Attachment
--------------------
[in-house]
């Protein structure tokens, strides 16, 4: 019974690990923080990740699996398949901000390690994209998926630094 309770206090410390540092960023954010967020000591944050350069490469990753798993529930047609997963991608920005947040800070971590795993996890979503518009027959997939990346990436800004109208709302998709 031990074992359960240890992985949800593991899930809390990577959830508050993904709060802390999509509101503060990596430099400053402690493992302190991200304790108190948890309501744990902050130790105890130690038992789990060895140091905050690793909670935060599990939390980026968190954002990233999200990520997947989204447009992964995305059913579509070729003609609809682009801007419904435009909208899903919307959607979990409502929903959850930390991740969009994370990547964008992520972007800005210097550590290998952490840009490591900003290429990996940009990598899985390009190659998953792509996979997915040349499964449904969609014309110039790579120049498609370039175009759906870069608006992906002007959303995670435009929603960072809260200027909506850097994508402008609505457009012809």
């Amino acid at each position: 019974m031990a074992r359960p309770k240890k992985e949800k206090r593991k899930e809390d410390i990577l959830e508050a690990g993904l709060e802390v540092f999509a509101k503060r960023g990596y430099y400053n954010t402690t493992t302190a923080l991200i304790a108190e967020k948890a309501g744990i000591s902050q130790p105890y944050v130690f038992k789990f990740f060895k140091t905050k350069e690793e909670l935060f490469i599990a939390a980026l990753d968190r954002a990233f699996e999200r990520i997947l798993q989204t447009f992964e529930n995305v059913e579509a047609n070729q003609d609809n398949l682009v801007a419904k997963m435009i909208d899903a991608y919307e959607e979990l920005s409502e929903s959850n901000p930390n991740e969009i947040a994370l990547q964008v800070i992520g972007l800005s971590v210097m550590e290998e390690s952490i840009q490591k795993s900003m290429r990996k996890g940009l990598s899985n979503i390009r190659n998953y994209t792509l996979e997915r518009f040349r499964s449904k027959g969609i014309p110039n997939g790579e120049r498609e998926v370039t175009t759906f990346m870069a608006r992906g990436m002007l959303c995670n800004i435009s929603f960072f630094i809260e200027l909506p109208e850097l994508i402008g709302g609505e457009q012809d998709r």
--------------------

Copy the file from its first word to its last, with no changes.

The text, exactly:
[in-house]
């Protein structure tokens, strides 16, 4: 019974690990923080990740699996398949901000390690994209998926630094 309770206090410390540092960023954010967020000591944050350069490469990753798993529930047609997963991608920005947040800070971590795993996890979503518009027959997939990346990436800004109208709302998709 031990074992359960240890992985949800593991899930809390990577959830508050993904709060802390999509509101503060990596430099400053402690493992302190991200304790108190948890309501744990902050130790105890130690038992789990060895140091905050690793909670935060599990939390980026968190954002990233999200990520997947989204447009992964995305059913579509070729003609609809682009801007419904435009909208899903919307959607979990409502929903959850930390991740969009994370990547964008992520972007800005210097550590290998952490840009490591900003290429990996940009990598899985390009190659998953792509996979997915040349499964449904969609014309110039790579120049498609370039175009759906870069608006992906002007959303995670435009929603960072809260200027909506850097994508402008609505457009012809």
């Amino acid at each position: 019974m031990a074992r359960p309770k240890k992985e949800k206090r593991k899930e809390d410390i990577l959830e508050a690990g993904l709060e802390v540092f999509a509101k503060r960023g990596y430099y400053n954010t402690t493992t302190a923080l991200i304790a108190e967020k948890a309501g744990i000591s902050q130790p105890y944050v130690f038992k789990f990740f060895k140091t905050k350069e690793e909670l935060f490469i599990a939390a980026l990753d968190r954002a990233f699996e999200r990520i997947l798993q989204t447009f992964e529930n995305v059913e579509a047609n070729q003609d609809n398949l682009v801007a419904k997963m435009i909208d899903a991608y919307e959607e979990l920005s409502e929903s959850n901000p930390n991740e969009i947040a994370l990547q964008v800070i992520g972007l800005s971590v210097m550590e290998e390690s952490i840009q490591k795993s900003m290429r990996k996890g940009l990598s899985n979503i390009r190659n998953y994209t792509l996979e997915r518009f040349r499964s449904k027959g969609i014309p110039n997939g790579e120049r498609e998926v370039t175009t759906f990346m870069a608006r992906g990436m002007l959303c995670n800004i435009s929603f960072f630094i809260e200027l909506p109208e850097l994508i402008g709302g609505e457009q012809d998709r």